In the 11th through 13th centuries, troubadours were the lyric poets of southern France, northern Spain, and northern Italy, writing in the langue d’oc of Provence. Their social influence was unprecedented in the history of medieval poetry.
This idea is inspired by Robert Browning’s poem, Rudel to the Lady of Tripoli, and the legend of 12-century troubadour Jaufré Rudel. Browning uses the metaphor of sunflowers to tell the story of Rudel’s unrequited love for the Countess of Tripoli:
That I, French Rudel, choose for my device A sunflower outspread like a sacrifice... Say, men feed on songs I sing, and therefore bask the Bees on my flower’s breast as on a platform broad. But, as the flower’s concern is not for these But solely for the sun...
La Princesse Lointaine
A House with Four Rooms
There is an Indian proverb or axiom that says that everyone is a house with four rooms: physical, mental, emotional, and spiritual. Most of us tend to live in one room most of the time but, unless we go into every room every day—even if only to keep it aired— we are not a complete person.
Rumer Godden, A House with Four Rooms
This piece investigates symbolism in attire and costuming. What we wear simultaneously covers the body, while revealing who we are. We can “wear” different personas, based on who we wish to be or are trying to become.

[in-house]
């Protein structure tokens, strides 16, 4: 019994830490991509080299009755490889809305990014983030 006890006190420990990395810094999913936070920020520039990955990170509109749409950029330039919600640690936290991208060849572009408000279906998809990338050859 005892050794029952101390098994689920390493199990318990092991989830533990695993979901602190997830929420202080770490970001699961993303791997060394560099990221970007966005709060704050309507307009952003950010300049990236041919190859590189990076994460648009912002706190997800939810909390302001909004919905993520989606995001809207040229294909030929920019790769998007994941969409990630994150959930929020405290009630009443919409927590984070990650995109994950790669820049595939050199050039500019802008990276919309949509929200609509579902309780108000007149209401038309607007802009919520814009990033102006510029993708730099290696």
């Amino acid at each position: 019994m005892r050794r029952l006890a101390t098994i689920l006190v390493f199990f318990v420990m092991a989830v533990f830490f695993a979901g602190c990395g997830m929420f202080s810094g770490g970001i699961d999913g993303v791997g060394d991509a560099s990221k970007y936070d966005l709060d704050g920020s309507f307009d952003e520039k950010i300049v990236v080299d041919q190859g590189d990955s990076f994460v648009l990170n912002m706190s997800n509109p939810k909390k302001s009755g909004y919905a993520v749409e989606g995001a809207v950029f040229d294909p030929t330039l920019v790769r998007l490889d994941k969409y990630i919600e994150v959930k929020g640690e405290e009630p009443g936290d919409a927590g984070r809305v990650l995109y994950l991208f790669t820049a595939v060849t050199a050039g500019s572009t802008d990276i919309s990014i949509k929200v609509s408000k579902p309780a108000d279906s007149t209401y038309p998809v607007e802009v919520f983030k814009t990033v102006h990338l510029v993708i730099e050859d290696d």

As a classically trained dancer, I am drawn to the idea of using the human body to tell stories. I am also interested in finding the real story—what lies beneath surface and defense—when we allow ourselves to be vulnerable. I believe that it is vulberability that allows us to connect with others and be more complete as human beings.
A House with Four Rooms
Repetto After Me
Wandering through the streets of Marseille, I suddenly caught my breath and halted in front of a store window. Mesmerized, I stood and stared at the display: vintage ballet costumes suspended mid-air, swan feathers, and a stack of new pointe shoes.
Repetto, longtime shoemaker for the Paris Opera Ballet, has retail boutiques across France. Repetto’s ties to Marseille run even deeper. Founder Rose Repetto was the mother of Roland Petit, who founded the Ballet Nationale de Marseille in 1972.
Inside this particular shop, while a young dancer was having her first pair of pointe shoes fit, a flood of memories riveted me in place. Once a dancer myself, it’s only in recent years that I’ve allowed the sweetness of ballet back into my life, free of regret for having left something I love. I took a deep breath and when inside.
This piece is about how much we are allowed to have in life. Not necessarily material objects, but things like happiness, opportunity, and grace. As I experiment with what I allow myself to have, this path is trickier than I anticipated. Even when life is abundant, allowing is much harder than it appears to be.
A regular mantra for me is a line from poet Dana Faulds’ poem, Allow:
Allow, and grace will carry you to higher ground.” Repeat after me: allow, and grace will carry you to higher ground.